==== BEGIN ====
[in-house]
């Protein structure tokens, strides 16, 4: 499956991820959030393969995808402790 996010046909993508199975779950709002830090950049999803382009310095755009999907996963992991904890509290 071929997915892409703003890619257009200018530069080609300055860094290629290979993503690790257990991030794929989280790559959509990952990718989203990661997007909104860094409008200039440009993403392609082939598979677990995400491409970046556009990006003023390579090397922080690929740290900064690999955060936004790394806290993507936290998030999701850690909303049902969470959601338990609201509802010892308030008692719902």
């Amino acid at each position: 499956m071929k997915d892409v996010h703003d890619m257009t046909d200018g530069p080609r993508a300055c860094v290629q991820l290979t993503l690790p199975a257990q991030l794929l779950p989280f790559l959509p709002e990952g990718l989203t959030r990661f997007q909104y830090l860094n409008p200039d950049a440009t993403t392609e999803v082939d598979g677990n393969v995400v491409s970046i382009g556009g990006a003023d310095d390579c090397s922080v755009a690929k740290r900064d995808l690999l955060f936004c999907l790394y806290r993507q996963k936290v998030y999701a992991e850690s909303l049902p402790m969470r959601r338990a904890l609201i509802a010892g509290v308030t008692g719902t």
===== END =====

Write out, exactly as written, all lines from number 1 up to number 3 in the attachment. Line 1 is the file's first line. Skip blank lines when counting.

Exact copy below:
[in-house]
């Protein structure tokens, strides 16, 4: 499956991820959030393969995808402790 996010046909993508199975779950709002830090950049999803382009310095755009999907996963992991904890509290 071929997915892409703003890619257009200018530069080609300055860094290629290979993503690790257990991030794929989280790559959509990952990718989203990661997007909104860094409008200039440009993403392609082939598979677990995400491409970046556009990006003023390579090397922080690929740290900064690999955060936004790394806290993507936290998030999701850690909303049902969470959601338990609201509802010892308030008692719902």
């Amino acid at each position: 499956m071929k997915d892409v996010h703003d890619m257009t046909d200018g530069p080609r993508a300055c860094v290629q991820l290979t993503l690790p199975a257990q991030l794929l779950p989280f790559l959509p709002e990952g990718l989203t959030r990661f997007q909104y830090l860094n409008p200039d950049a440009t993403t392609e999803v082939d598979g677990n393969v995400v491409s970046i382009g556009g990006a003023d310095d390579c090397s922080v755009a690929k740290r900064d995808l690999l955060f936004c999907l790394y806290r993507q996963k936290v998030y999701a992991e850690s909303l049902p402790m969470r959601r338990a904890l609201i509802a010892g509290v308030t008692g719902t």